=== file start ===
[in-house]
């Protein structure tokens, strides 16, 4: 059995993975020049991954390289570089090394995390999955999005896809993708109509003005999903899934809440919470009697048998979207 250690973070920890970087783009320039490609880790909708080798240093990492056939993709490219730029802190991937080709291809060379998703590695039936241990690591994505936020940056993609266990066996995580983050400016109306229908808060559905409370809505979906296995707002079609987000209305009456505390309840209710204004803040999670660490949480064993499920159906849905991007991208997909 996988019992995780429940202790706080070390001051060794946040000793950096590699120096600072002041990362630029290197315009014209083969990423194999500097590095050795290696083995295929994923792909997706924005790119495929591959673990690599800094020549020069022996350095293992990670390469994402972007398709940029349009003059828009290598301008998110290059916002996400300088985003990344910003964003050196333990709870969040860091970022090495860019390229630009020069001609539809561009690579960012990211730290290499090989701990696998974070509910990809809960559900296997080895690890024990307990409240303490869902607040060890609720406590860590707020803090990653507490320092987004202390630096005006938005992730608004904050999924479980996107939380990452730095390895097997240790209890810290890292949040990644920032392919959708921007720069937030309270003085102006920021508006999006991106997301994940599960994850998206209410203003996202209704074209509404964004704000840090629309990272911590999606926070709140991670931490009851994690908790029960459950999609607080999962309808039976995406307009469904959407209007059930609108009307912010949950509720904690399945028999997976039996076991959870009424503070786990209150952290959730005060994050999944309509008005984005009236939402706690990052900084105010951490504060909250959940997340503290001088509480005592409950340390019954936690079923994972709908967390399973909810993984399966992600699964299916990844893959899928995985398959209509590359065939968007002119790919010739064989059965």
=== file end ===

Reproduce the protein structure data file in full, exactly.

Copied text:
[in-house]
């Protein structure tokens, strides 16, 4: 059995993975020049991954390289570089090394995390999955999005896809993708109509003005999903899934809440919470009697048998979207 250690973070920890970087783009320039490609880790909708080798240093990492056939993709490219730029802190991937080709291809060379998703590695039936241990690591994505936020940056993609266990066996995580983050400016109306229908808060559905409370809505979906296995707002079609987000209305009456505390309840209710204004803040999670660490949480064993499920159906849905991007991208997909 996988019992995780429940202790706080070390001051060794946040000793950096590699120096600072002041990362630029290197315009014209083969990423194999500097590095050795290696083995295929994923792909997706924005790119495929591959673990690599800094020549020069022996350095293992990670390469994402972007398709940029349009003059828009290598301008998110290059916002996400300088985003990344910003964003050196333990709870969040860091970022090495860019390229630009020069001609539809561009690579960012990211730290290499090989701990696998974070509910990809809960559900296997080895690890024990307990409240303490869902607040060890609720406590860590707020803090990653507490320092987004202390630096005006938005992730608004904050999924479980996107939380990452730095390895097997240790209890810290890292949040990644920032392919959708921007720069937030309270003085102006920021508006999006991106997301994940599960994850998206209410203003996202209704074209509404964004704000840090629309990272911590999606926070709140991670931490009851994690908790029960459950999609607080999962309808039976995406307009469904959407209007059930609108009307912010949950509720904690399945028999997976039996076991959870009424503070786990209150952290959730005060994050999944309509008005984005009236939402706690990052900084105010951490504060909250959940997340503290001088509480005592409950340390019954936690079923994972709908967390399973909810993984399966992600699964299916990844893959899928995985398959209509590359065939968007002119790919010739064989059965």